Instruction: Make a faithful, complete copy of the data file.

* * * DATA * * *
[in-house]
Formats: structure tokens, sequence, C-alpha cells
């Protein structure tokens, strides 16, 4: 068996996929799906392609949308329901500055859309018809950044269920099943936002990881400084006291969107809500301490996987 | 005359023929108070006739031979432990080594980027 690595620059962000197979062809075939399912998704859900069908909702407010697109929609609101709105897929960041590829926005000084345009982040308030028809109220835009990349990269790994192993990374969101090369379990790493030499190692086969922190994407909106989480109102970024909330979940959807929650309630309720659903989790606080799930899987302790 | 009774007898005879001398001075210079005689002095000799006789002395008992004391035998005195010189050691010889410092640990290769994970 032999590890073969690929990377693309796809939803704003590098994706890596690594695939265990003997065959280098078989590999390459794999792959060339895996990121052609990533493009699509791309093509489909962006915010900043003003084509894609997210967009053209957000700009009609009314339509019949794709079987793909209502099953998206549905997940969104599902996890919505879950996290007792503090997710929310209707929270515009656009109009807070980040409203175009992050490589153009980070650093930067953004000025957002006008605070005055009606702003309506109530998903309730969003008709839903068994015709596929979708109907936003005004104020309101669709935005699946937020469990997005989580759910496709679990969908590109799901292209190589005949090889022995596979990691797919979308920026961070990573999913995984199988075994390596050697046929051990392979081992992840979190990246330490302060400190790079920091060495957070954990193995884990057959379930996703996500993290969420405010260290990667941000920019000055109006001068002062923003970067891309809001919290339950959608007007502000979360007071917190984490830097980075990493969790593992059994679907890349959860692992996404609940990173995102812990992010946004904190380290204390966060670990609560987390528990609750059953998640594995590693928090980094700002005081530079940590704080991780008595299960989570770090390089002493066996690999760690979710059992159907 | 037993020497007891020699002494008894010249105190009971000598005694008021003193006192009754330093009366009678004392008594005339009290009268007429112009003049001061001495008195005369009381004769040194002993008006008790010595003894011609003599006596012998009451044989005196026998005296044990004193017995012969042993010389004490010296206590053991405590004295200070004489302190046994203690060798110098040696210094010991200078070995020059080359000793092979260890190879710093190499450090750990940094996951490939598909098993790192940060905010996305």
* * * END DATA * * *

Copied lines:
[in-house]
Formats: structure tokens, sequence, C-alpha cells
């Protein structure tokens, strides 16, 4: 068996996929799906392609949308329901500055859309018809950044269920099943936002990881400084006291969107809500301490996987 | 005359023929108070006739031979432990080594980027 690595620059962000197979062809075939399912998704859900069908909702407010697109929609609101709105897929960041590829926005000084345009982040308030028809109220835009990349990269790994192993990374969101090369379990790493030499190692086969922190994407909106989480109102970024909330979940959807929650309630309720659903989790606080799930899987302790 | 009774007898005879001398001075210079005689002095000799006789002395008992004391035998005195010189050691010889410092640990290769994970 032999590890073969690929990377693309796809939803704003590098994706890596690594695939265990003997065959280098078989590999390459794999792959060339895996990121052609990533493009699509791309093509489909962006915010900043003003084509894609997210967009053209957000700009009609009314339509019949794709079987793909209502099953998206549905997940969104599902996890919505879950996290007792503090997710929310209707929270515009656009109009807070980040409203175009992050490589153009980070650093930067953004000025957002006008605070005055009606702003309506109530998903309730969003008709839903068994015709596929979708109907936003005004104020309101669709935005699946937020469990997005989580759910496709679990969908590109799901292209190589005949090889022995596979990691797919979308920026961070990573999913995984199988075994390596050697046929051990392979081992992840979190990246330490302060400190790079920091060495957070954990193995884990057959379930996703996500993290969420405010260290990667941000920019000055109006001068002062923003970067891309809001919290339950959608007007502000979360007071917190984490830097980075990493969790593992059994679907890349959860692992996404609940990173995102812990992010946004904190380290204390966060670990609560987390528990609750059953998640594995590693928090980094700002005081530079940590704080991780008595299960989570770090390089002493066996690999760690979710059992159907 | 037993020497007891020699002494008894010249105190009971000598005694008021003193006192009754330093009366009678004392008594005339009290009268007429112009003049001061001495008195005369009381004769040194002993008006008790010595003894011609003599006596012998009451044989005196026998005296044990004193017995012969042993010389004490010296206590053991405590004295200070004489302190046994203690060798110098040696210094010991200078070995020059080359000793092979260890190879710093190499450090750990940094996951490939598909098993790192940060905010996305």